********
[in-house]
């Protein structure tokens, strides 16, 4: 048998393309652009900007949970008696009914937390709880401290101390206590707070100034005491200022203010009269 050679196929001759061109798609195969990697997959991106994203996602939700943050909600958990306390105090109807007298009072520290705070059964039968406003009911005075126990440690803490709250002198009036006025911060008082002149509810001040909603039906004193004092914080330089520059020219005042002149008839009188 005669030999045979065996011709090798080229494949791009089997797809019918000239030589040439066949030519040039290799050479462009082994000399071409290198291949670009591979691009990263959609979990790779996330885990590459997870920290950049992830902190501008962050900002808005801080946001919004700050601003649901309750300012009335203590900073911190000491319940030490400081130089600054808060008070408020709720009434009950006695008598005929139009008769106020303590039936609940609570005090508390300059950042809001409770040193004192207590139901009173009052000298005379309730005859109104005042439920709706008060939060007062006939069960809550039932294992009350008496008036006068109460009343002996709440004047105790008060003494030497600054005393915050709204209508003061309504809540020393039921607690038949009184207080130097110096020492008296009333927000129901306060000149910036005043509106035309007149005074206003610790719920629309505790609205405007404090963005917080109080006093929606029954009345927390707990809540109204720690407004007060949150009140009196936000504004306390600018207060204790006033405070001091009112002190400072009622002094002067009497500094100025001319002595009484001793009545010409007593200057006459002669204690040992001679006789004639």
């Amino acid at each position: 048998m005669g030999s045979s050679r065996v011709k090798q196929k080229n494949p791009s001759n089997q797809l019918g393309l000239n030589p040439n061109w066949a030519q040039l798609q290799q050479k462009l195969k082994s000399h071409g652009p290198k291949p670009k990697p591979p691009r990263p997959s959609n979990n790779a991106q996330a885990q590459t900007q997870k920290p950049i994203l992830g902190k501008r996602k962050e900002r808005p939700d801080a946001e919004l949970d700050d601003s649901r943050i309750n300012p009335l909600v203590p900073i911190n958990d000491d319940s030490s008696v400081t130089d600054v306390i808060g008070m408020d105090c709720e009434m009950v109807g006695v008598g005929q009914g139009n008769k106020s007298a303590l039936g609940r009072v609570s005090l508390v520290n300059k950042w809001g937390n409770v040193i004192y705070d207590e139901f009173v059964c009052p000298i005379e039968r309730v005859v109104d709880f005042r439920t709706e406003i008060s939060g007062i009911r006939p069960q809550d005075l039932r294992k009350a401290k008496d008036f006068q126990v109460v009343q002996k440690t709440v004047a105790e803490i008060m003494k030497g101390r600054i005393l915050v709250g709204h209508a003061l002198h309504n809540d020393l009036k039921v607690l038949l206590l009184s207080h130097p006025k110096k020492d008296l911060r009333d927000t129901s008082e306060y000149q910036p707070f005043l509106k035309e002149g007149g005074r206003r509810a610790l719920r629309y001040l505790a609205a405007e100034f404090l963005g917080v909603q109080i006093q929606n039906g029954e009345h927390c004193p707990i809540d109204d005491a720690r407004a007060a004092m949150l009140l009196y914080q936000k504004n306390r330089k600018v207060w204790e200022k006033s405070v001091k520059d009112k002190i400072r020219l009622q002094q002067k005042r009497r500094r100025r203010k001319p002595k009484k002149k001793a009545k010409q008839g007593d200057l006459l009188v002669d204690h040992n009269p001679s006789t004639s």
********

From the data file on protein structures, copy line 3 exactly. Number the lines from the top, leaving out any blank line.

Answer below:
């Amino acid at each position: 048998m005669g030999s045979s050679r065996v011709k090798q196929k080229n494949p791009s001759n089997q797809l019918g393309l000239n030589p040439n061109w066949a030519q040039l798609q290799q050479k462009l195969k082994s000399h071409g652009p290198k291949p670009k990697p591979p691009r990263p997959s959609n979990n790779a991106q996330a885990q590459t900007q997870k920290p950049i994203l992830g902190k501008r996602k962050e900002r808005p939700d801080a946001e919004l949970d700050d601003s649901r943050i309750n300012p009335l909600v203590p900073i911190n958990d000491d319940s030490s008696v400081t130089d600054v306390i808060g008070m408020d105090c709720e009434m009950v109807g006695v008598g005929q009914g139009n008769k106020s007298a303590l039936g609940r009072v609570s005090l508390v520290n300059k950042w809001g937390n409770v040193i004192y705070d207590e139901f009173v059964c009052p000298i005379e039968r309730v005859v109104d709880f005042r439920t709706e406003i008060s939060g007062i009911r006939p069960q809550d005075l039932r294992k009350a401290k008496d008036f006068q126990v109460v009343q002996k440690t709440v004047a105790e803490i008060m003494k030497g101390r600054i005393l915050v709250g709204h209508a003061l002198h309504n809540d020393l009036k039921v607690l038949l206590l009184s207080h130097p006025k110096k020492d008296l911060r009333d927000t129901s008082e306060y000149q910036p707070f005043l509106k035309e002149g007149g005074r206003r509810a610790l719920r629309y001040l505790a609205a405007e100034f404090l963005g917080v909603q109080i006093q929606n039906g029954e009345h927390c004193p707990i809540d109204d005491a720690r407004a007060a004092m949150l009140l009196y914080q936000k504004n306390r330089k600018v207060w204790e200022k006033s405070v001091k520059d009112k002190i400072r020219l009622q002094q002067k005042r009497r500094r100025r203010k001319p002595k009484k002149k001793a009545k010409q008839g007593d200057l006459l009188v002669d204690h040992n009269p001679s006789t004639s």